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Moving data from an iBook to a PC

Posted on 2004-11-12
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Last Modified: 2013-11-24
Ok, I asked this question once before but never really got the solution I need. My fault - here goes again. I need step-by-step suggestions for moving data from an iBook running Mac OS 10 to a Windows XP Pro PC. I don't need help with the connectivity aspect so much  - but rather with the file format and conversion considerations and steps. I'm not a Mac guy but I am a PC and Windows networking fool.

I currently do not have a zip or Jazz drive or any other removable media - but I'll get that if I am forced to. But for starters, I'd like to hear suggestions as to how to accomplish this using only the bare networking capabilities I have now, which is to say Ethernet cables and Ethernet NICs. The iBook has what loooks like an RJ45 port and a USB port on it.

I'm thinking I can simply enable AppleTalk on the network, connect the laptop to the network, and start moving data. But it's the file formats that I'm not sure about. For example: What sort of conversion(s) need to take place to make the data accessible on the network after I've moved it off the iBook? Thanks.
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Question by:WineGeek
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by:WineGeek
ID: 12568568
FYI - The iBook is running OS X
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by:NetworkArchitek
ID: 12571483
Hi WineGeek,
You don't need AppleTalk. Do you have a network already? All you need to do is hook your iBook up to the network, if use a crossover cable and connect it to your PC if you do not have a network. Yes that RJ45 port is an ethernet port. Mac OS X by default configures your network card to use DHCP so if you have a DHCP server then it will get an IP Address. Otherwise, if you connect using crossover, or have no DHCP server, you need to go to System Preferances (the light switch) and change it in the Network settings to use static. Very much like windows.

Now, when running finder (click on the desktop to get in "finder"), click on Go->Connect to Server. This is where you connect to your PC, you will need to have shared a folder on your PC. Now, you can either click "Browse" or type in the IP address and connect. It will ask you to authenticate, use the user/pass of the account on the PC. Then it will ask you to choose which share you want to use. There you go.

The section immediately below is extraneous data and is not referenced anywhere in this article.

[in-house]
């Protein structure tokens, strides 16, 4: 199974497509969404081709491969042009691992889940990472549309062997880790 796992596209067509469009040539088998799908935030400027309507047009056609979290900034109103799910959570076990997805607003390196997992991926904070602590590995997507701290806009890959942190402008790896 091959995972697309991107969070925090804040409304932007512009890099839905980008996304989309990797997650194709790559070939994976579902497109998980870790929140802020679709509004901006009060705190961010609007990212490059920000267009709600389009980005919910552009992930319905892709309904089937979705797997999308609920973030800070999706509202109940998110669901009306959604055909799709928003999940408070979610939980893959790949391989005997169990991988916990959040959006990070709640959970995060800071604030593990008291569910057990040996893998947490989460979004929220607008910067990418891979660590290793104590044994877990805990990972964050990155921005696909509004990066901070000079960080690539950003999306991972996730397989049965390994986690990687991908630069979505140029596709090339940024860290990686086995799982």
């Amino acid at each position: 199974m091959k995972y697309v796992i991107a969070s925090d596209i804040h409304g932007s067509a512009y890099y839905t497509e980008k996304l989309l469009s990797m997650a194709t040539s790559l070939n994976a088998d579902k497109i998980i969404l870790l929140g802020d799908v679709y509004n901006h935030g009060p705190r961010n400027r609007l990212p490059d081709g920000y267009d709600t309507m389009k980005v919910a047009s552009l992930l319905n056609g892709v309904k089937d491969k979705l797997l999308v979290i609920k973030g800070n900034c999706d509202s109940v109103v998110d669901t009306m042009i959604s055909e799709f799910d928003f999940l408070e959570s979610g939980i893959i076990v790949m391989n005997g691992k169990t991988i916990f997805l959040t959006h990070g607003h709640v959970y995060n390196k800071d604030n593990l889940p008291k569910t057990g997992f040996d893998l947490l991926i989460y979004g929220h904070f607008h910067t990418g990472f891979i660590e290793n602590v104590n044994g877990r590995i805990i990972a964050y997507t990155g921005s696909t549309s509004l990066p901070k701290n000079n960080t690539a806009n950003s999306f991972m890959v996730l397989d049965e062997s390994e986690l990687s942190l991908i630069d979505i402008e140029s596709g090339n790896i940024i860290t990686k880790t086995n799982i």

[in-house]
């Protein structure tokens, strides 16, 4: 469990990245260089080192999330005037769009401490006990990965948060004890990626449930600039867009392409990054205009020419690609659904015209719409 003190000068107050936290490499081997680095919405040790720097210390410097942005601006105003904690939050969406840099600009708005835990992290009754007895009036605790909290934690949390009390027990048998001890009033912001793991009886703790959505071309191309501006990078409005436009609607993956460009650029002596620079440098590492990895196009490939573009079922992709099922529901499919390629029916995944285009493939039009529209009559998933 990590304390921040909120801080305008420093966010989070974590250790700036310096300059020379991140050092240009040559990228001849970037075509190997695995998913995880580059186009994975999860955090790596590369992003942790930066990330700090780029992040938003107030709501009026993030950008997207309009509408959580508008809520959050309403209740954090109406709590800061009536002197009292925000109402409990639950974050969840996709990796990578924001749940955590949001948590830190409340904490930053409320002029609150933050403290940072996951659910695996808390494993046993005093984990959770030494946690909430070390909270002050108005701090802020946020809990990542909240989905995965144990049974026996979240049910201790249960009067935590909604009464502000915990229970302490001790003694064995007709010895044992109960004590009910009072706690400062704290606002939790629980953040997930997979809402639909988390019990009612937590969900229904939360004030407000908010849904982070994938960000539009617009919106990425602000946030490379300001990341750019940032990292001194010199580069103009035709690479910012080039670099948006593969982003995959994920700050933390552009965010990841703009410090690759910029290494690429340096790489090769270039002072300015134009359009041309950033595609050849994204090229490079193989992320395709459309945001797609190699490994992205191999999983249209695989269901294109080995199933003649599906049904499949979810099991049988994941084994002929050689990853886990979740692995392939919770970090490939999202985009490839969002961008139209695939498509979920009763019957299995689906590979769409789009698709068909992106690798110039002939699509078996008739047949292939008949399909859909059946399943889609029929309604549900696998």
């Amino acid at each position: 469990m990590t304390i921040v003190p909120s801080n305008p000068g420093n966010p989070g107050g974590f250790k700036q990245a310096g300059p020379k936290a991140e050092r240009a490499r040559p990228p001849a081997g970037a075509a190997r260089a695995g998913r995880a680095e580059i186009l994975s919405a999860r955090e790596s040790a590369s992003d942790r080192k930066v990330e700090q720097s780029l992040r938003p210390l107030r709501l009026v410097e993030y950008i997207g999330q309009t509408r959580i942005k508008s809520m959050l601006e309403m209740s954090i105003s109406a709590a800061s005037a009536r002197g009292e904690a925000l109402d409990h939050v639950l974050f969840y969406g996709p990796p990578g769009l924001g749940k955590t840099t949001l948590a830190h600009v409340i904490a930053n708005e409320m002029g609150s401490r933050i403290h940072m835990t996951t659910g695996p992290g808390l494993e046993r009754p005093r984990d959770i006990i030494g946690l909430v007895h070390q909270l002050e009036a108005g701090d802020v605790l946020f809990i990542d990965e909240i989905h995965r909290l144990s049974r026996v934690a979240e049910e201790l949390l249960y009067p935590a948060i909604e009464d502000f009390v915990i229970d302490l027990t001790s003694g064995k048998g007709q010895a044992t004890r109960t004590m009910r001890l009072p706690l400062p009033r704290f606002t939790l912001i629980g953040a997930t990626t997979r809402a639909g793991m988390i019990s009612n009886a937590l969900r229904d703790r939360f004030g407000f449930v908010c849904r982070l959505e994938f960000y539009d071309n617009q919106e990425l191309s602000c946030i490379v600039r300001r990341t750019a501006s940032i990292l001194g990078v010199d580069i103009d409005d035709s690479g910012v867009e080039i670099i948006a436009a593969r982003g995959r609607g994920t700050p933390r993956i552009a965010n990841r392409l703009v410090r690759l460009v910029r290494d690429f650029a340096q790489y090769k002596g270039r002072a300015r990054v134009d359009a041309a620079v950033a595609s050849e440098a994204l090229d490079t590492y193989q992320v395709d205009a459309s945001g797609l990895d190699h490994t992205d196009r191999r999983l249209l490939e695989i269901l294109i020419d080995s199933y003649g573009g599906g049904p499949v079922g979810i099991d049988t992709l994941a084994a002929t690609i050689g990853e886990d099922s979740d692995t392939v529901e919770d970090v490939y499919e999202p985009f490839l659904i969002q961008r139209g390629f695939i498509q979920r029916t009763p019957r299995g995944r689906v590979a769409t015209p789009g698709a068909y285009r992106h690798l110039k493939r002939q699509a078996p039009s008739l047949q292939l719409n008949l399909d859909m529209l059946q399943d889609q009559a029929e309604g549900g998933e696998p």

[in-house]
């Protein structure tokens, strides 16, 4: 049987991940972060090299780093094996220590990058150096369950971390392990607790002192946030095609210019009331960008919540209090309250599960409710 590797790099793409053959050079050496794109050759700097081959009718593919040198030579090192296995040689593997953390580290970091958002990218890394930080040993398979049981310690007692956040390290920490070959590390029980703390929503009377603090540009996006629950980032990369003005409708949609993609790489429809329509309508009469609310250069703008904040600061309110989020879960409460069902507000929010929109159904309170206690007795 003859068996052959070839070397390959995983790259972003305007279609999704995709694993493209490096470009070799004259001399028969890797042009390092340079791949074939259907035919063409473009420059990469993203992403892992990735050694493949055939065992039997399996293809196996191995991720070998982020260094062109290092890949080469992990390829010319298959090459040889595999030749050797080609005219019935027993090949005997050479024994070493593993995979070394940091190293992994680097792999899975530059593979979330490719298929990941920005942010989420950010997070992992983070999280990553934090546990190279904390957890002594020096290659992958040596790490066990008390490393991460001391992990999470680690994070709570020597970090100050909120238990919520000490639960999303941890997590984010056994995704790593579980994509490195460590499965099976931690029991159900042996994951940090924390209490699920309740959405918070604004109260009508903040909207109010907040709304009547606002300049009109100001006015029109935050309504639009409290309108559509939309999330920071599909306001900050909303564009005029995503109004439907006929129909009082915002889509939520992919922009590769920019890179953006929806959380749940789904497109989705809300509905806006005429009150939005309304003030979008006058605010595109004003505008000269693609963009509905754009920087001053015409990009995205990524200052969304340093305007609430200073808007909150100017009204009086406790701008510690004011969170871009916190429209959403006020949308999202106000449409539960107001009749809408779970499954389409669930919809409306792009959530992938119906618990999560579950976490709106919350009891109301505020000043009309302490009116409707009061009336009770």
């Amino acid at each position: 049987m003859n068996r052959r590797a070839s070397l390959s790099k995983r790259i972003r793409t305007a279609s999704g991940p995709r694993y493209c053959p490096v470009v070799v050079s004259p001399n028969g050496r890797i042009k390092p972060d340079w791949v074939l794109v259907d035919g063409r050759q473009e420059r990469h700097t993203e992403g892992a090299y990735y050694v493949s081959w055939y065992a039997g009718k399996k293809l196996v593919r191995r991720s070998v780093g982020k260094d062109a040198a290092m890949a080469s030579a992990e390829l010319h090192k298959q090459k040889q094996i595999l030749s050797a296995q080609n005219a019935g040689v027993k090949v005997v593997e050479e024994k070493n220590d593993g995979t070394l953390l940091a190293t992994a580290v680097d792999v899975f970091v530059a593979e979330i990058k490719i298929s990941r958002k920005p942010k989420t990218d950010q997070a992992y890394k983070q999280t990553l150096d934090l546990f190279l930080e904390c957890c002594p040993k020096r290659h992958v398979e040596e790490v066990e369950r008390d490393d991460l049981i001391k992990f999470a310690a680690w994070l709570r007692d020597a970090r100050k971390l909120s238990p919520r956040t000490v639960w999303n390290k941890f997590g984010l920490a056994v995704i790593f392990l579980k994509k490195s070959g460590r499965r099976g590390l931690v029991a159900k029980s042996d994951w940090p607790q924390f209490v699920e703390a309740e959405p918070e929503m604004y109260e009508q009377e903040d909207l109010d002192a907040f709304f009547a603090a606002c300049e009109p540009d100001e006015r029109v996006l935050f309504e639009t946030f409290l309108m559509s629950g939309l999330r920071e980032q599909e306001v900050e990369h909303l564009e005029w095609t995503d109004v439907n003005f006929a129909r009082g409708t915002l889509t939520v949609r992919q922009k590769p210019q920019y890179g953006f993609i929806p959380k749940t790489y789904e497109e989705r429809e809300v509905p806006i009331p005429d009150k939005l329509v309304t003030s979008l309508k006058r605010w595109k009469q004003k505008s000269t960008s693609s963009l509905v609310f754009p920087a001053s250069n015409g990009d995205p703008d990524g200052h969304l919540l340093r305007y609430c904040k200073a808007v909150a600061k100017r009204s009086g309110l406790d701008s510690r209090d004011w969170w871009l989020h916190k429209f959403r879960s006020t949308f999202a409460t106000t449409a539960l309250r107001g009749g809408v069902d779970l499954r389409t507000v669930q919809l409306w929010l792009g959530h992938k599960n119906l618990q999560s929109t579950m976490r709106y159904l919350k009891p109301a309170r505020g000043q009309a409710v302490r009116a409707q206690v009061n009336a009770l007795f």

As for "file conversion," what exactly are you transferring?  The only think you have to worry about are certain files which will attempt to transfer resource-forks. If you are transfering pictures, music, word docs, excel spreadsheets, things of this nature then you do not have to worry about it. If you were transferring say, a .dmg file (a Mac image file) then you would have to worry about it. No "conversions" are necessary though. Basically, if you are transferring a file that can be opened on the PC then you won't need to worry about it (For any Mac users, yes I know there are exceptions but I don't think it will be an issue in this case.)

Cheers!
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by:tomgallo
ID: 12575794
Ok, one thing that you can do is get a FireWire cable and use your iBook as a FireWire harddisk and pass all the files to the PC.

To do it so, you must plug the FW cable in the iBook (the computer must be turned off!!!) to the PC, and boot the iBook with the "t" key pressed. The Macintosh HD will be mounted as an additional HD in the PC.

Hope it helps.
-tom
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idarmadi earned 2000 total points
ID: 12578774
WineGeek,

Assuming that the network are set properly (at least all Ip addresses are on the same subnet), then :

- Windows XP : Create a file sharing, and make sure that your firewall is configured to accept file sharing from outside.
- Mac OSX : Finder's menu -> Go -> Connect to Server.  Type in 'smb://<your_xp_ip_address>'.  It will ask you for your login and password.

The important thing : Make sure that all your mac documents have extention, for example myfile.doc, myspreadsheet.xls, mypic.jpg, etc.  Mac can live without extention, PC will get clueless without one.

And check out for some odd character in the name of the file, such as '?'.

Good luck.
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